Directions for Election of the Major
A minimum of eight units exclusive of 101-102 and 201-202 must be presented for the Spanish major. Also required are at least two 300-level units, including a seminar during the senior year. Both of the 300-level courses counted towards the major must be taken at Wellesley. SPAN 350, 360, and 370 count towards the major, but normally do not fulfill the two 300-level courses requirement.
The major in Spanish incorporates considerable flexibility in designing a program of study, but must include the following elements, chosen in consultation with the major advisor:
- Foundational work: normally SPAN 241 and / or SPAN 242. Qualified students may begin the major at a higher level.
- Breadth: coursework focused on Spain as well as offerings focused on the Americas.
- Depth: two units in which a student concentrates on a special field of her choice, such as
· a single literary or artistic form (i.e., prose narrative, poetry, film)
· a broad cultural movement or theme (i.e., modernity, feminism, human rights)
· a specific region of the Spanish-speaking world (i.e., Mesoamerica, Southern Cone, the Caribbean, U.S. Latino) and its cultural production.
- Historical perspective: at least one unit in Medieval, Renaissance, Golden Age, or Latin American Colonial literature and culture.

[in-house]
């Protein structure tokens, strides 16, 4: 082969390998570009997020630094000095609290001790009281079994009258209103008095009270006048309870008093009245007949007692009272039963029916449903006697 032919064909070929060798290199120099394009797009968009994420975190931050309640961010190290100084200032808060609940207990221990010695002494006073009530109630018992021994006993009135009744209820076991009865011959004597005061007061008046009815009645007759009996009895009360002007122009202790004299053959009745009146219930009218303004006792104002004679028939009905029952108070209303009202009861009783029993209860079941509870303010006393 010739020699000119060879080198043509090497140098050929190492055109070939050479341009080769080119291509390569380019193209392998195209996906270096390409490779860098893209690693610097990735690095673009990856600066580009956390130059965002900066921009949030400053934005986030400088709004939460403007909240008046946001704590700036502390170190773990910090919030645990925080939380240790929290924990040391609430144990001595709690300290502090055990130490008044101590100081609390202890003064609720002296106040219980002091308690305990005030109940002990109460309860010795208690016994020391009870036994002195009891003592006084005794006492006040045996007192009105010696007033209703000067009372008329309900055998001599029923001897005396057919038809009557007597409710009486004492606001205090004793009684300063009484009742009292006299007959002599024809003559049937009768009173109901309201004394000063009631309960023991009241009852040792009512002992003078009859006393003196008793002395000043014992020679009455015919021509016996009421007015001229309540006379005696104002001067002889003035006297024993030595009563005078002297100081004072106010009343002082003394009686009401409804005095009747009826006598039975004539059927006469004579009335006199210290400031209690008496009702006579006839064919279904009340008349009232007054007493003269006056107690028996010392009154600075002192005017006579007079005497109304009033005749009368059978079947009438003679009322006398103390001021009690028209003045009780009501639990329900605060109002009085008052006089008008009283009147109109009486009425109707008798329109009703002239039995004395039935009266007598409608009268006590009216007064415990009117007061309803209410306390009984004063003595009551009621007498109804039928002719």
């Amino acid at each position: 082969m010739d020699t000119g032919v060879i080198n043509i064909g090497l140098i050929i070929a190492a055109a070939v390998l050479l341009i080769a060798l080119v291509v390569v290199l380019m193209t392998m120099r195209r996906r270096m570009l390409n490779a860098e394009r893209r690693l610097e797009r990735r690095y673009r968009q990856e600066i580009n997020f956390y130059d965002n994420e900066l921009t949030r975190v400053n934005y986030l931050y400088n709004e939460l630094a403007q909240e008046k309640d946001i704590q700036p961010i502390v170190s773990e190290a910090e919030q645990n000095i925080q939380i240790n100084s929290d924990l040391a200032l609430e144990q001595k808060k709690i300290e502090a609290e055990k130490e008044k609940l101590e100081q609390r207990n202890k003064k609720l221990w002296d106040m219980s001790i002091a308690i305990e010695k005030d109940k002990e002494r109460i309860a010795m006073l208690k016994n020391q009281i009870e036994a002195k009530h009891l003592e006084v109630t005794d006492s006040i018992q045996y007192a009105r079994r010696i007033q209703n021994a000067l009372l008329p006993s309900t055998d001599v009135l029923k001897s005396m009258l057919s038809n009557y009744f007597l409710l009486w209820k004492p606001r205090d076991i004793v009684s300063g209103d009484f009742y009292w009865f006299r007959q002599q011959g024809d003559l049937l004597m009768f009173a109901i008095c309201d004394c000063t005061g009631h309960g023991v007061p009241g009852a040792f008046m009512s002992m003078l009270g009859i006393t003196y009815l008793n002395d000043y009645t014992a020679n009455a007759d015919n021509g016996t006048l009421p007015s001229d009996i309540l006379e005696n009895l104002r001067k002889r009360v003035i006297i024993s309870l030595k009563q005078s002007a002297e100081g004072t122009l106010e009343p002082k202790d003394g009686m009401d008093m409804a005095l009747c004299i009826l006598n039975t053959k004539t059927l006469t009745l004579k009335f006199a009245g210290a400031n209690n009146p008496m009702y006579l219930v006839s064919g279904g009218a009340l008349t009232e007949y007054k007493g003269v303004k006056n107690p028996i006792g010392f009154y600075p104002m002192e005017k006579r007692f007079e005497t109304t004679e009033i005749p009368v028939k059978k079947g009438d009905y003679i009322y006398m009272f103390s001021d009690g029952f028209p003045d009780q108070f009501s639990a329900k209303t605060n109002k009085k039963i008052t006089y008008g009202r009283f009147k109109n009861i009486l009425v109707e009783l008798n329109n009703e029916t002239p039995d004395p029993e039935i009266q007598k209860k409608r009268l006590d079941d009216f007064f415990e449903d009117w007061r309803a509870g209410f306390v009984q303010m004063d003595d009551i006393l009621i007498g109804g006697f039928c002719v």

Upon approval from the department, up to four courses taken during a semester of study away from Wellesley and up to five during a full academic year away may be counted toward the major.
For students interested in an interdisciplinary approach to the study of Latin America, also available is the interdepartmental major in Latin American Studies, which allows students to choose from a list of courses in different departments, including Spanish. Majors devise their own programs in consultation with the directors of Latin American Studies. Students are referred to the Latin American studies interdepartmental program listing for further information.
The only route to honors in the major is writing a thesis and passing an oral examination. To be admitted to the thesis program, a student must have a grade point average of at least 3.5 in all work in the major field above the 100 level; the department may petition on her behalf if her GPA in the major is between 3.0 and 3.5. See Academic Distinctions.
Students interested in obtaining certification to teach Spanish in the Commonwealth of Massachusetts should consult Professor Renjilian-Burgy, Department of Spanish, and Professor Hawes of the Department of Education.
Advanced Placement Policies and Language Requirement
A student may receive one unit of credit and satisfy the foreign language requirement with a grade of 5 on either of the AP Spanish exams. She will lose the AP credit(s) if she takes SPAN 202 or a lower-numbered course. AP credit does not count toward the major in Spanish.
General Foreign Language Requirement
A student may receive one unit of credit and satisfy the foreign language requirement with a grade of 5 on either or both of the AP Spanish exams. She will lose the AP credit(s) if she takes SPAN 202 or a lower-numbered course. AP credit does not count toward the major in Spanish. A student may also satisfy the foreign language requirement with a grade of 690 or higher on the Spanish SAT II. A student who does not present the above AP or SAT II scores should take the Spanish Placement Test when she arrives at Wellesley College.